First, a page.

Israel Police Arrest Eight in Tel Aviv Area for Trafficking Women

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An Israeli Police car, Illustration.
An Israeli Police car, Illustration. Credit: Ohad Zwigenberg

Police arrested eight people Sunday on suspicion of operating a network for trafficking women in the Tel Aviv metropolitan area.

The suspects include a former Israeli athletics champion, who in the past was accused of pimping – but charges against her were dropped at the time for lack of evidence. According to the suspicion, those involved recruited women from abroad to work in prostitution under the guise of massage services.

They are suspected of crimes including causing someone to leave his country for the purpose of prostitution, pimping and money laundering totaling millions of shekels. On Monday the Tel Aviv Magistrate’s Court extended the women’s detention by four days.

The police located five victims who worked in apartments operated by the network in Givatayim, Ramat Gan, Petah Tikva and Raanana. The women, four of whom are not Israeli citizens, were brought to a shelter accompanied by social service workers.

According to the suspicion, the network is headed by a 50-year-old athlete from Ramat Gan who is a former Israeli champion and represented the state in three world championships. She is suspected of leading the recruitment of the women along with her former partner, managing the workers in the prostitution ring and instructing the women.

In 2017 the suspect was charged with owning a venue for prostitution, and pimping for acts of prostitution. She was accused of managing an apartment in Tel Aviv that was used for prostitution, and for taking half of the money paid by each client for herself. The indictment was canceled in January, and the State Prosecutor’s Office explained that “additional data were discovered that created a genuine evidentiary problem in proving the indictment.”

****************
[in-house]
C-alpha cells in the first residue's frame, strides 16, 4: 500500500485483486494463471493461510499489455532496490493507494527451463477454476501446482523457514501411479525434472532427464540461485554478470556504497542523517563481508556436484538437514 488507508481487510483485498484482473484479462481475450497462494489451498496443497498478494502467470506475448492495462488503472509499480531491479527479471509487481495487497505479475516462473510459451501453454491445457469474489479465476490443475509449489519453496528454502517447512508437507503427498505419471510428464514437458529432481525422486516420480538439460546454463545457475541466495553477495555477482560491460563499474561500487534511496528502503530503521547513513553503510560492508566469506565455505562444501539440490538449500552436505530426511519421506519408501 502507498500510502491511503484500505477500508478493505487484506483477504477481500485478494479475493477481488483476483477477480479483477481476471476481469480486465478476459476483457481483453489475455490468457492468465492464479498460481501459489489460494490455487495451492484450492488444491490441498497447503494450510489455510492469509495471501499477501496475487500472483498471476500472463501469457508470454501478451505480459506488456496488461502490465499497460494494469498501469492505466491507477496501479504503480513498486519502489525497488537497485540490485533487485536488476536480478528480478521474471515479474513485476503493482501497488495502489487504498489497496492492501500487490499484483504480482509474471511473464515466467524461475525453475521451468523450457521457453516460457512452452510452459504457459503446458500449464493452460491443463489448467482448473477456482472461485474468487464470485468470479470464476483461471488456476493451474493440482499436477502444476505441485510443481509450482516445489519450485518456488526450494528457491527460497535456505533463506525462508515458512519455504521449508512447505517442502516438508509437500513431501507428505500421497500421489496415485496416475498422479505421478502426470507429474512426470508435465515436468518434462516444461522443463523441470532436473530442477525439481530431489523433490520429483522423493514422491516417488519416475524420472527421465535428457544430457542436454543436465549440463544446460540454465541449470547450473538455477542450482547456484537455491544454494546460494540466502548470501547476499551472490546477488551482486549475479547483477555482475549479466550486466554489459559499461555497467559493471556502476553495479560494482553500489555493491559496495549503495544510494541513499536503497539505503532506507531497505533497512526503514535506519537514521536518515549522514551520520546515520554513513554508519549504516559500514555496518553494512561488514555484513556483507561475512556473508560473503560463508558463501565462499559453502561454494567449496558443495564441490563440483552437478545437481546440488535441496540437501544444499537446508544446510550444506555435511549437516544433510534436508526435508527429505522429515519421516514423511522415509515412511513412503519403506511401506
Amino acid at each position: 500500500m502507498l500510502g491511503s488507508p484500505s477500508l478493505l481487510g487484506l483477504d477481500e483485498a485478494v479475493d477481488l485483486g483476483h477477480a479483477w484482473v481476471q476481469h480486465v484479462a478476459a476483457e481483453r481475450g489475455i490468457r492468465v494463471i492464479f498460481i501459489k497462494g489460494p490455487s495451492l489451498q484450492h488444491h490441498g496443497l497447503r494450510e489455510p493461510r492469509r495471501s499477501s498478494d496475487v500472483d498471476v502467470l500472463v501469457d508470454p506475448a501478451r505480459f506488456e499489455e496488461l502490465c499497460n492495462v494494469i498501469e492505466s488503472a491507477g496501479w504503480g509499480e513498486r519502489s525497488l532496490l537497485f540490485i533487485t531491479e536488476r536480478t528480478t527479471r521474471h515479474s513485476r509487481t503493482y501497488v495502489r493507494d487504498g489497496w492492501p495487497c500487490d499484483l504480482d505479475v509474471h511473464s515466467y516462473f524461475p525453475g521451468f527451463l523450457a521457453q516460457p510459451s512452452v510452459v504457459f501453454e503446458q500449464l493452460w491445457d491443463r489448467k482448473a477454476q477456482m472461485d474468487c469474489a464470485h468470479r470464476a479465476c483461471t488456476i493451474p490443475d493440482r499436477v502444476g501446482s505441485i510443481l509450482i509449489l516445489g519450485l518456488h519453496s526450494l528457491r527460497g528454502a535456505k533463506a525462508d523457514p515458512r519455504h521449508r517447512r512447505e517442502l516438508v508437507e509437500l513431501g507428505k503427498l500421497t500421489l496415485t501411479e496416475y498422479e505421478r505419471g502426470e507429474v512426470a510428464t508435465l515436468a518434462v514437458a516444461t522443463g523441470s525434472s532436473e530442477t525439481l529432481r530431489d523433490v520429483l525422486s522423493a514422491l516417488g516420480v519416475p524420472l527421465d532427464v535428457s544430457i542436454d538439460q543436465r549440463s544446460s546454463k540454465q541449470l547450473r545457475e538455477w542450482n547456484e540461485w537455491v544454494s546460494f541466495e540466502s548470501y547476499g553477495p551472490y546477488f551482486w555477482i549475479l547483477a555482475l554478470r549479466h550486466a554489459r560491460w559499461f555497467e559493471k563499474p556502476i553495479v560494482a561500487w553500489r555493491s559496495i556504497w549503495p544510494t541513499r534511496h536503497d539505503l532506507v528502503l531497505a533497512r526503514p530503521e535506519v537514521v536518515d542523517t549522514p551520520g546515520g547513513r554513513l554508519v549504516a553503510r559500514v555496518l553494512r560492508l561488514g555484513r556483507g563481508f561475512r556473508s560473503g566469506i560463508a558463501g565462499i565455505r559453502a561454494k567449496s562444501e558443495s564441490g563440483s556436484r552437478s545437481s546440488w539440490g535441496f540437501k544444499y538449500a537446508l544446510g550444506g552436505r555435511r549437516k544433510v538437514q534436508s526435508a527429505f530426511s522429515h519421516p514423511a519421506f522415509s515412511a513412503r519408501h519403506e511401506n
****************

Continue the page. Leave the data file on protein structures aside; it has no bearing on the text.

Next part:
One of those involved in the investigation was policeman Nikita Kurilov, who was sentenced this year to 10 months in prison after being convicted for exploiting his job in order to have sexual relations with women who were recognized as victims of human trafficking.

Attorney Orit Hayoun, who is representing the suspect, said she denies the suspicions. “We raised serious complaints and did not receive a reply as to how many years and apartments are at issue,” she said. “We think that the fog should be lifted and then we’ll know what we’re dealing with. Such claims were made in the past, and were rejected and erased.”

Another detainee is an acquaintance of the woman and her former partner, who is suspected of laundering the money for them via his vegetable store. The other detainees are drivers and secretaries.

According to police, the suspects recruited the women by publishing ads on Russian-language websites in Israel and abroad. The ads said: “Wanted: masseuses, high salary.” Afterwards, according to the investigation, they advertised the prostitution services on sex and massage websites in the guise of massage parlors.

Ayelet Dayan, co-director of the Task Force Against Human Trafficking and Prostitution, said in response to the arrest: “The state must recognize all the women who were trafficked and exploited for prostitution as victims of human trafficking, and to ensure that they receive all the rights to which they are entitled.” She called on police and prosecutors to indict the operators of the prostitution ring for the crime of trafficking in human beings.

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